We have an absolutely false, energy-consuming, nit-picking attachment to an outdated procedure that now has much more to do with the sad psychology of academe than with the need to guarantee that the research is serious.
From the African Choir posing like Vogue models to an Abyssinian prince adopted by an explorer, a new exhibition spotlights the first black people ever photographed in Britain
Hidden histories: the first black people photographed in Britain in pictures
Hooray! The results are in, your place is confirmed & you are OFF TO UNIVERSITY! To do history! Yaaayyyy! The next few weeks will probably pass by in a rush of setting up student bank accounts, arranging logistics with parents or whoever is dropping you off, making sure your accommodation is sorted, going through whatever…
Last spring I wrote a post called “History’s Future” in which I pointed out the unsettling trends in history enrollments from the 2011-12 IPEDS data. Today, I was reminded of that post, and an earlier on on the gender (enrollment) problem in our field, because the most recent projections from the National Center for Education Statistics (NCES) called “Projection of Education Statistics to 2021” further reinforce why we should be worried about enrollment data in post-secondary history education…. »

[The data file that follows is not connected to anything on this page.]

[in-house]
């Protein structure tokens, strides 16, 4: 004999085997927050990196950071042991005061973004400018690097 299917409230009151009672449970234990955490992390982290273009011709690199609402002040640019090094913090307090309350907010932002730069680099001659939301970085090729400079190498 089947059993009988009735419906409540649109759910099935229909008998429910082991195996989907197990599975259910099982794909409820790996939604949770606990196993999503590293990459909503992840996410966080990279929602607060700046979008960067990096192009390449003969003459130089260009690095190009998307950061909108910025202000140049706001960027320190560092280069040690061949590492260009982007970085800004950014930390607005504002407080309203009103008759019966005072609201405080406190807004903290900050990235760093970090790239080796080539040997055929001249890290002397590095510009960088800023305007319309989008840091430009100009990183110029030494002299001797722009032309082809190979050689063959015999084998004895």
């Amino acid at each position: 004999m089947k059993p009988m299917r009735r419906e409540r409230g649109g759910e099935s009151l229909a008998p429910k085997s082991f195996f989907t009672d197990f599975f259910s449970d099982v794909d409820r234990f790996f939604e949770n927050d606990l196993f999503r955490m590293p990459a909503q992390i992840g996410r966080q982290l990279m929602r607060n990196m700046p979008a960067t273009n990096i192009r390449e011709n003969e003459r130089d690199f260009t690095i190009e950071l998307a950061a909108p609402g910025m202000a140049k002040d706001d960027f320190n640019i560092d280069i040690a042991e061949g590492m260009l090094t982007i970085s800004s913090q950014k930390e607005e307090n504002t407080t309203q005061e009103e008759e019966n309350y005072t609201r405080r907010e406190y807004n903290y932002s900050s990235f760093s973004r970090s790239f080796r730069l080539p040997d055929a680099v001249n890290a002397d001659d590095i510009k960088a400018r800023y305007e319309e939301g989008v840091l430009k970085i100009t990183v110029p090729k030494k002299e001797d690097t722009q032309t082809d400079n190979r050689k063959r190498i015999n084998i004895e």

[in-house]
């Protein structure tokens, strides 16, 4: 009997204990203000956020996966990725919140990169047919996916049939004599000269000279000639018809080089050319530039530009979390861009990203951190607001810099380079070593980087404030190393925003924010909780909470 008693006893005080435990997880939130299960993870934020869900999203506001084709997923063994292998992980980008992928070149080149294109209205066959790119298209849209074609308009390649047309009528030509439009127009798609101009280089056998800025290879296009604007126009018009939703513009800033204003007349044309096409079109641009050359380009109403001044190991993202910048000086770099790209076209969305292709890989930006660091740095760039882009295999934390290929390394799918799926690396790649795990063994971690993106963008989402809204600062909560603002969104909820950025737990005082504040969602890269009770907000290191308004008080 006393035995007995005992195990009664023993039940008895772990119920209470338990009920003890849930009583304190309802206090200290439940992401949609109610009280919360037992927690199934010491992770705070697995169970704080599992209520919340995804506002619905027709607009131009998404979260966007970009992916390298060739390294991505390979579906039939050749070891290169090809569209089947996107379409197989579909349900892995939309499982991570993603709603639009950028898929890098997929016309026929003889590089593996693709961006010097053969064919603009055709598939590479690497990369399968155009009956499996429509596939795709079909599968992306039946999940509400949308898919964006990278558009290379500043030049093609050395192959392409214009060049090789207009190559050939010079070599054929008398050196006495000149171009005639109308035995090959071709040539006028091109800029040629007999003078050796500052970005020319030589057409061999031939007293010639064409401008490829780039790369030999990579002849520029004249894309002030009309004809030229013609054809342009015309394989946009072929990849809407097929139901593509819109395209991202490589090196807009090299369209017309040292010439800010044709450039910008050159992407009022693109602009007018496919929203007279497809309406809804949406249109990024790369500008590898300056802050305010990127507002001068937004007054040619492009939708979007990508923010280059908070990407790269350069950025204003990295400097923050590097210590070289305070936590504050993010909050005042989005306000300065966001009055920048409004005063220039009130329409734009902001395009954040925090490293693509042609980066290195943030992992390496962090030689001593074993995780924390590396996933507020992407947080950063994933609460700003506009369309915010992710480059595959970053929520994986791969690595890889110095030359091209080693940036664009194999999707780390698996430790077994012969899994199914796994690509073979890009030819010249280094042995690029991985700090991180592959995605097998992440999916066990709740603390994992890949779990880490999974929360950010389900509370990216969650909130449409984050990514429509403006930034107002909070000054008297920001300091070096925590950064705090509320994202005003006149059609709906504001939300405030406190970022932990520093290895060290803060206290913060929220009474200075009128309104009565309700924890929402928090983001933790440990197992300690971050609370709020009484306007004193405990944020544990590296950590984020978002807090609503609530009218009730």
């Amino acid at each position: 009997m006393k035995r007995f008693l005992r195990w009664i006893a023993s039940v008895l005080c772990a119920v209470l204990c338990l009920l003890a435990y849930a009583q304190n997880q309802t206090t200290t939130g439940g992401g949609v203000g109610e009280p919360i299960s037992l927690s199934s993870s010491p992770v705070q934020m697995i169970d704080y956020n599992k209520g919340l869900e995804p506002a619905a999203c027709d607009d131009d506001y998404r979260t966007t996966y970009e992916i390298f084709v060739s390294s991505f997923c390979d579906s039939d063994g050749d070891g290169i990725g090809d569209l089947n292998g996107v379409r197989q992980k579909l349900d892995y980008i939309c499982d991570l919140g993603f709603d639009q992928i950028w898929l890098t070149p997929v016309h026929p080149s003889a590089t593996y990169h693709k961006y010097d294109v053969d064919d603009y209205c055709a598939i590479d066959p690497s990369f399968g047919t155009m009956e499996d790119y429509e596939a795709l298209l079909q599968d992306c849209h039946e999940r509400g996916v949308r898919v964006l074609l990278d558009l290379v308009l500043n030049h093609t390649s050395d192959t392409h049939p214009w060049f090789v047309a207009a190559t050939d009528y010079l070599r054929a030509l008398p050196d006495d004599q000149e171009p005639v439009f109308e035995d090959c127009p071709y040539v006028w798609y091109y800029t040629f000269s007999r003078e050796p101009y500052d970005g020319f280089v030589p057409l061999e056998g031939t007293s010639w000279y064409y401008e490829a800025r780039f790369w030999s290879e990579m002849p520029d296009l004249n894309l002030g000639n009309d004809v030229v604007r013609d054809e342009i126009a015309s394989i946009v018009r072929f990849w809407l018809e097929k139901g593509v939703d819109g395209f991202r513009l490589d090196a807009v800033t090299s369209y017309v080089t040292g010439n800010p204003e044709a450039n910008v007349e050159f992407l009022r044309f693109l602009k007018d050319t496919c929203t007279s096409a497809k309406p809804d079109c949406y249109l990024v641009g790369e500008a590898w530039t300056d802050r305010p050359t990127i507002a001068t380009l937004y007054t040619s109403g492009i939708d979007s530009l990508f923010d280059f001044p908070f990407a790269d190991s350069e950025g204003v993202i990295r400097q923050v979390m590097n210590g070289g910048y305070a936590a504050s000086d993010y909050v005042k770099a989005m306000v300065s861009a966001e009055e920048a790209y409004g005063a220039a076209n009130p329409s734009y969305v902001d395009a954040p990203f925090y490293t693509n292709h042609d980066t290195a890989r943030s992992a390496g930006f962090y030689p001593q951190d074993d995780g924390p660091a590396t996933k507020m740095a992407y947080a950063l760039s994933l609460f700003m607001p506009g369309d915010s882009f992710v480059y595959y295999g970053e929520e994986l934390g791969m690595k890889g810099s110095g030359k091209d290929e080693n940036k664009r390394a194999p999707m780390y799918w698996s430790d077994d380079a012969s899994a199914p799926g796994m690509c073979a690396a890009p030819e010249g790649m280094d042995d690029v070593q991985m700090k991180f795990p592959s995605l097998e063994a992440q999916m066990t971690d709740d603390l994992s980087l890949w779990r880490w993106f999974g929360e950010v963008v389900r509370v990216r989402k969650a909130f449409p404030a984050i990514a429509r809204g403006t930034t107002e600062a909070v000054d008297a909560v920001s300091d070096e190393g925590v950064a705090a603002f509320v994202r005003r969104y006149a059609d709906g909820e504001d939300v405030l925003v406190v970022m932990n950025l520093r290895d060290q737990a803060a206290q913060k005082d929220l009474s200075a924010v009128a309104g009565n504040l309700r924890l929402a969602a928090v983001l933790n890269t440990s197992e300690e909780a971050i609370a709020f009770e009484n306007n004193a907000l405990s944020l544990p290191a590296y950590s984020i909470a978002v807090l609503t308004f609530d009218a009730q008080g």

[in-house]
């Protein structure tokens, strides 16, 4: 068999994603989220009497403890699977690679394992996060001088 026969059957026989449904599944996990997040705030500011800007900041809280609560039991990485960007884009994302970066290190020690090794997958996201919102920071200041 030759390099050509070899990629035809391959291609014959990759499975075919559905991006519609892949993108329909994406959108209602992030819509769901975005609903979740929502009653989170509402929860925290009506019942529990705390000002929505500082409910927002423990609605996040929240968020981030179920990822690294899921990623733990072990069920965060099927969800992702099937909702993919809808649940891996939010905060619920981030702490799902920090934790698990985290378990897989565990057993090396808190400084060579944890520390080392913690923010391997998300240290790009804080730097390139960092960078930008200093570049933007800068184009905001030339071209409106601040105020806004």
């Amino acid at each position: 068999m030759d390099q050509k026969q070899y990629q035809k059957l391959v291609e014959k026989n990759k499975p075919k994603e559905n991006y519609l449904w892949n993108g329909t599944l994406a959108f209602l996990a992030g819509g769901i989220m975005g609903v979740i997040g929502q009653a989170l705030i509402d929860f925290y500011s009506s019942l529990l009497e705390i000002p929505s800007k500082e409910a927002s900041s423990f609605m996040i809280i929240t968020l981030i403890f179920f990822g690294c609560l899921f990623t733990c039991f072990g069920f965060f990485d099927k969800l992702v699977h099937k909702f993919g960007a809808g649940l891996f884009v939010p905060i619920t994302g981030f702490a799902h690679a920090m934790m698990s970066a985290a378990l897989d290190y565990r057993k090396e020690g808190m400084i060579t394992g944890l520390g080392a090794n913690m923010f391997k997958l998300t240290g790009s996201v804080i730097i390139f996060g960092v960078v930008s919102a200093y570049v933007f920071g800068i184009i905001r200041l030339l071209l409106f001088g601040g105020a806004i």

In 1995, legendary American professional wrestler, Ric Flair, performed in front of 190,000 people inside May Day Stadium in Pyongyang. Flair headlined a cross-promotional pay-per-view card, a collaboration between New Japan Pro Wrestling (known as New Japan) and American company, World Championship Wrestling (WCW). At Collision in Korea, Flair faced off against the founder of New Japan, Antonio Inoki, in an event branded “wrestling diplomacy”. The whole event caught my attention and threw up a… »
by Tina Adcock